While the intelligence and policing community will most likely view such conditions as a bureaucratic mess, it should be absolutely be viewed as necessary. We’ve already seen the implementation of such technologies without public debate and scrutiny, a drastic step considering the potential consequences.

Although the technology is not necessarily new, think of border control at airports, perhaps the rollout in China has swayed opinion. When an authoritarian state like China, where political and societal values conflict that of the US, implements such technologies some will begin to ask what the nefarious impact of deployment actually is.

In February, a database emerged demonstrating China has used a full suite of AI tools to monitor its Uyghur population in the far west of the country. This could have been a catalyst for the rules.

That said, the technology is also far from perfect. Police forces across the UK has been trialling facial recognition and data analytics technologies with varied results. At least 53 UK local councils and 45 of the country’s police forces are heavily relying on computer algorithms to assess the risk level of crimes against children as well as people cheating on benefits.

In May last year, the South Wales Police Force has to defend its decision to trial NEC facial recognition software during the 2017 Champions League Final as it is revealed only 8% of the identifications proved to be accurate.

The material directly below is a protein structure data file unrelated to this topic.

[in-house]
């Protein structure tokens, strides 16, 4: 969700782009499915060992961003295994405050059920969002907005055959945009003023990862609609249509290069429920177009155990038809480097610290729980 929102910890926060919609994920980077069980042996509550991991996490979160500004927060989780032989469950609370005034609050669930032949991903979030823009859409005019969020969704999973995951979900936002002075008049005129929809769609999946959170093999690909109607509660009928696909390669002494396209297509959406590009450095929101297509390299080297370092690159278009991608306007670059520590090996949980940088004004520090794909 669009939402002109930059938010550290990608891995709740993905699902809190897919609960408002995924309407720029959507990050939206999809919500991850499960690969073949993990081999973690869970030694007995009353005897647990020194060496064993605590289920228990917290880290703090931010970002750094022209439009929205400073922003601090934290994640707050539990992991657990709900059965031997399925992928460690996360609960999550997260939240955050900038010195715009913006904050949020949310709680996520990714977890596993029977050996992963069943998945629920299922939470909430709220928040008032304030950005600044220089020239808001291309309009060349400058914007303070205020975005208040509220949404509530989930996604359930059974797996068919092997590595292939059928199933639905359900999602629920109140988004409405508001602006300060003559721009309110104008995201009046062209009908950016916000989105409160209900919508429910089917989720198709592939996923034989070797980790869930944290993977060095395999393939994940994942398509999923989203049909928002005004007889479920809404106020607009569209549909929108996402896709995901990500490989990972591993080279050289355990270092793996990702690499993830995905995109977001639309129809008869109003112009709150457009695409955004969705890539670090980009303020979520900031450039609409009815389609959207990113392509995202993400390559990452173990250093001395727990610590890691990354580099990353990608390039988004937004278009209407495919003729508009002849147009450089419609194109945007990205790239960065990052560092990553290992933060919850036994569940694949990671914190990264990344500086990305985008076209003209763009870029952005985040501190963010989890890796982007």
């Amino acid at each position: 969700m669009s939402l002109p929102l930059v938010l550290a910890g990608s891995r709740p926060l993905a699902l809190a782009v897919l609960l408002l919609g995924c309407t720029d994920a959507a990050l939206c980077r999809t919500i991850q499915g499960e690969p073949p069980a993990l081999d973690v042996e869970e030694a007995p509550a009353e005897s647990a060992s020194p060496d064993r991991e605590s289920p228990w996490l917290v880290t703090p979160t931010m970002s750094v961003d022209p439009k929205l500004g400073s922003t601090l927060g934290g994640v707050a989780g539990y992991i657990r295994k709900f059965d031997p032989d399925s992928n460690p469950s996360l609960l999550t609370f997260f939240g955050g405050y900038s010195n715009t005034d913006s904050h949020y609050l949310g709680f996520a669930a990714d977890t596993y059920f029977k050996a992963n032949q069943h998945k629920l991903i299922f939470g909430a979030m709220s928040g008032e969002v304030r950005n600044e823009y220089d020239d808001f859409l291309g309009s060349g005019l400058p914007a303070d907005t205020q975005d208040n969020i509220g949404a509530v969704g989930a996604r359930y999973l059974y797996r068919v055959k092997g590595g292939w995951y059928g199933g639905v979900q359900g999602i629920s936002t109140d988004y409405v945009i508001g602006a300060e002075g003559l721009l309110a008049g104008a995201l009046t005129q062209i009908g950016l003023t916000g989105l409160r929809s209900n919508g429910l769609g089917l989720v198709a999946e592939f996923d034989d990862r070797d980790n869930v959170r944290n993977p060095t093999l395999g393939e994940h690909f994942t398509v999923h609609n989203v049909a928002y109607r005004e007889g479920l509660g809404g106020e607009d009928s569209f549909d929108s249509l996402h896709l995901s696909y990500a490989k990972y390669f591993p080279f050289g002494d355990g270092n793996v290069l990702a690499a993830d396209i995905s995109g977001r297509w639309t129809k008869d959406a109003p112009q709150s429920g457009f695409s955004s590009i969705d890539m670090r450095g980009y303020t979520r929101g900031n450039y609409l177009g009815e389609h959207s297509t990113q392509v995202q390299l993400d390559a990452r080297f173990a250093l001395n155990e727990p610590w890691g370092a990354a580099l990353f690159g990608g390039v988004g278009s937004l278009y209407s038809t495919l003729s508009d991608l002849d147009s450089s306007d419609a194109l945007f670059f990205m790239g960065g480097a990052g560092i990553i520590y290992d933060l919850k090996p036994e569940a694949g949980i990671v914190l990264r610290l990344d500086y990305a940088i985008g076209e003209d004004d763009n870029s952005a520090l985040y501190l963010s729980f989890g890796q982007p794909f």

It might be viewed by some as bureaucracy for the sake of bureaucracy but considering the potential for abuse and damage to privacy rights, such administrative barriers are critical. More cities should take the same approach as San Francisco.

Facial recognition is being used in China’s monitoring network

A publicly accessible database managed by a surveillance contractor showed China has used a full suite of AI tools to monitor its Uyghur population in the far west of the country.

Victor Gevers, a cyber security expert and a researcher at the non-profit GDI Foundation, found that a database managed by SenseNets, a Chinese surveillance company, and housed in China Unicom cloud platform, has stored large quantities of tracking data of the residents in the Xinjiang autonomous region in west China. The majority of monitored are the Uyghur ethnic group. The data covered a total number of nearly 2.6 million people (2,565,724 to be precise), including personal information like their ID card details (issue & expire dates, sex, ethnic group, home address, birthday, photo) as well employer details, and the locations they have been tracked (using facial recognition) in the last 24 hours, during which time a total of 6,680,348 records were registered, according to Gevers.

Neither the scope nor the level of detail of the monitoring should be a surprise, given the measures used by China in that part of the country over the last two years. If there is anything embarrassing for the Chinese authorities and their contractors in this story, it will be the total failure of data security: the database was not protected at all. By the time Gevers notified the administrators at SenseNets, it had been accessible to anyone for at least half a year, according to the access log. The database has since been secured, opened, and secured again. Gevers also found out that the database was built on a pirate edition of Windows Server 2012. Police stations, hotels, and other service and business establishments are also found to have connected to the database.